Monday, December 3, 2012

How Smart Are You?

Would you be chipper and sociable if you were woken at 2am? Most likely not... I'm trying to remember this point.

My brother recently took a night shift stocking job. He graciously spent Thanksgiving II (Friday after) with my mom, my husband, our kids, and me. He was looking to pick a fight and the topic when he entered the kitchen totally hooked him.

My husband, N., was sharing an NPR: Morning Edition "Struggle for Smarts" report he'd heard about academic intelligence from Western and Eastern perspectives.
  • The West perceives success in school as intelligence and something that comes from within, a cause.
  • The East links academic excellence with hard work, with something that comes from what we do, a result.
  • Western students often have more creativity, but less tolerance for struggle... and peter out after only 30 seconds sometimes.
  • Eastern students independently drive themselves to mastery, but often cannot see multiple avenues to the answer or be willing to be the single individual 'outside the box.'
N. shared this with my mom and then tried to go on to talk about what our daughter, A., has been hard at work doing. He had just noted that we praise her action and determination, "You kept trying it different ways, and look, you got your arm into your sleeve the right way!" as opposed to praising herself, "You're so independent!" or "Good girl!"

My 26 year old brother took this as an open door to rehash my mom's parenting failures and how he never received academic help from my mom (busy with me?). He went for easy good grades alone, and never learned true challenge and perseverance, which tanked his GPA in college. My mom graciously side stepped the bait; I pushed back as a child of the same parents, and student in the same high school and university systems. Obviously, on this Thanksgiving, we're very thankful for family and all we have in our lives.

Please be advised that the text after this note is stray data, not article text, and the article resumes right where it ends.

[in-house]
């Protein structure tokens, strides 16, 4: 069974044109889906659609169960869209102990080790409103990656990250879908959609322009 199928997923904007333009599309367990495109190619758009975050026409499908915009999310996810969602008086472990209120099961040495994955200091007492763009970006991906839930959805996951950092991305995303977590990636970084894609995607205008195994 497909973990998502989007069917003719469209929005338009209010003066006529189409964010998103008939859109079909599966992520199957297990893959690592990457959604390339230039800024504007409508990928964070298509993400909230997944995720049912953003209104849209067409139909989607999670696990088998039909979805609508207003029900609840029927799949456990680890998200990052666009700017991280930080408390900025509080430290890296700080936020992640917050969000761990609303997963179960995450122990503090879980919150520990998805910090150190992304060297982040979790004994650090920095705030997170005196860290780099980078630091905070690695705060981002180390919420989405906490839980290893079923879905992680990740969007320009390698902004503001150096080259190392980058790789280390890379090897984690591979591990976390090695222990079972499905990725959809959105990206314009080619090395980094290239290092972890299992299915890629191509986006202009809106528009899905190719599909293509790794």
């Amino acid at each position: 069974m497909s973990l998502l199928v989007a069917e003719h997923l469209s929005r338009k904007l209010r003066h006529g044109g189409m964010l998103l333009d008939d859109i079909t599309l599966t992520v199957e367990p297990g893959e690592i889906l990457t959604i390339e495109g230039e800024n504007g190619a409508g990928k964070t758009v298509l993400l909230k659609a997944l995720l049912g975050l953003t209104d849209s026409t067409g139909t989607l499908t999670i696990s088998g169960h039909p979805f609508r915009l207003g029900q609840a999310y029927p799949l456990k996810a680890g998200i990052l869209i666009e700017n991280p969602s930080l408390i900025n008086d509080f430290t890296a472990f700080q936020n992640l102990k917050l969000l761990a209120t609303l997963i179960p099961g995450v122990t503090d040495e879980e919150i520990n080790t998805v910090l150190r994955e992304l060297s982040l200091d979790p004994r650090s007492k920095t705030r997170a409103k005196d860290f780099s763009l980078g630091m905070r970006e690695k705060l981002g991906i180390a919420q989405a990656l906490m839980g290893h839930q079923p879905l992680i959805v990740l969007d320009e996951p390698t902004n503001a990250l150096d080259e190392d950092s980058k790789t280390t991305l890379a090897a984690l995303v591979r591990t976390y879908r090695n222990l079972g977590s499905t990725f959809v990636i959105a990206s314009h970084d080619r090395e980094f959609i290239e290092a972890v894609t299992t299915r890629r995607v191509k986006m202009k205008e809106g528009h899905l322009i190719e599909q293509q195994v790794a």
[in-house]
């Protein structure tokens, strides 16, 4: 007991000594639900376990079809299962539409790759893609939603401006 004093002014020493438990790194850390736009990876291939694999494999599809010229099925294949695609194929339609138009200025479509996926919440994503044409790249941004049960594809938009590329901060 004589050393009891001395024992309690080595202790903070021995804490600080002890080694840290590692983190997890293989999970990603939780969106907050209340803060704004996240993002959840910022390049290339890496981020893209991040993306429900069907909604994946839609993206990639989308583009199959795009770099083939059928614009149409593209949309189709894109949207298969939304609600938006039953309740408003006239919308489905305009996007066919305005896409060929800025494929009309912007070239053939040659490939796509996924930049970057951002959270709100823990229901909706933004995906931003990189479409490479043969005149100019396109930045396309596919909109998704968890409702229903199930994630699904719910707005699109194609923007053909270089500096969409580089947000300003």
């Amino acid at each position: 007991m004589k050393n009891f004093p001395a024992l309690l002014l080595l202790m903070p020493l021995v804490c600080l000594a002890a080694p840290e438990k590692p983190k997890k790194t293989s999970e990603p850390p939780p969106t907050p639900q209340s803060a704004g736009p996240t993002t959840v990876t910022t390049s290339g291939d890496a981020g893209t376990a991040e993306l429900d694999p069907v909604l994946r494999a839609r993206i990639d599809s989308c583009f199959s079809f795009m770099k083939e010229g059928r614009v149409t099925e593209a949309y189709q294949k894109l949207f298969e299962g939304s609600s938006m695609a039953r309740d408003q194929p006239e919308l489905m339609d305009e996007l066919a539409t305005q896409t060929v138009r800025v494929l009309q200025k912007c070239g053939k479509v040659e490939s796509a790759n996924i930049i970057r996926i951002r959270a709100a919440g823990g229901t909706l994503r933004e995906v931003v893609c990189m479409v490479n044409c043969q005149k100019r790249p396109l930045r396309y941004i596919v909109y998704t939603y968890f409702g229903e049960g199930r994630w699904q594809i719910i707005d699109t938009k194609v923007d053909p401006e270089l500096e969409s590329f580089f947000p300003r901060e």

You'll be spared the sibling blow-by-blow; older extended family provides enough evidence that siblings always disagree on memories to some extent. A post will come soon to wrap up the spiritual discipline of Control of the Tongue that I've been failing at every single day.

Can't be too serious
Instead, let's think about academic success and failure in the suburbs.

See, I tutor French and German. My job exists because of teacher, parent, and student failures. The goal of my job is, to work myself out of a job. Students have some interesting ideas about how to use a tutor, some accurate, some way off base (Homework Completer is not a title in my job description).

Of the students I've tutored over the past 3 years, all but one student have improved their grades at minimum 3 percentage points. Most just needed tools to learn an unfamiliar concept and they improved half a letter grade. Most just needed someone patient enough to walk step by step with them, and firm enough to make them practice until they mastered a concept. Most are shy of failure in front of others and find a tutor a safe place to practice.

Only one student consistently failed. The biggest reason, as I saw it from talking and emailing with his mom, was lack of perseverance. At the first sign of difficulty, Kyle threw in the towel, with an "It's too hard" excuse. The second reason he consistently failed, was that Kyle had learned his parents were push-overs and would help him escape the difficulty. "None of us are gifted in languages. Kyle's teacher talks too fast. I bought [technology program or gizmo] to help him." Kyle never took notes in class or asked for a print-out of guided notes. He never approached his teacher (self-advocacy!) to ask him to slow down. He never used the technological gadgets, except to attempt multiple times to create an English word game in our tutoring sessions. Kyle's parents' best follow up was to request that his teacher and I communicate and come up with a strategy (so we could solve Kyle's problems for him?). Strangely, they paid me good money but didn't help Kyle follow-through... paying money so he could keep failing.

Kyle was a freshman at the time I tutored him; now he would be a senior in high school - hopefully waiting for acceptance letters this month for his post-graduation plans. Did Kyle have to repeat his failed French I course? Where will Kyle be in 5 or 10 years? How will he learn perseverance if struggle avoidance is okay at home?

The NPR report brings up the question, "Think about that behavior spread over a lifetime." I am. I'm thinking about it when E. at eight month old works himself into a corner trying hard to crawl. I'm thinking about struggle when A. becomes embarrassed at a real or perceived failure. It's on my mind on those 'terrible parent' days when I end up setting off my kids because I'm crabby - clearly I have lots to learn. And it's on my mind just witnessing how my in-laws live and relate, being here in the same household. When I think about struggle and perseverance over a lifetime, getting up each morning and trying again looks better already. That is smart, indeed.

1 comment:

  1. Thanks Jenny, your posts always make me think :)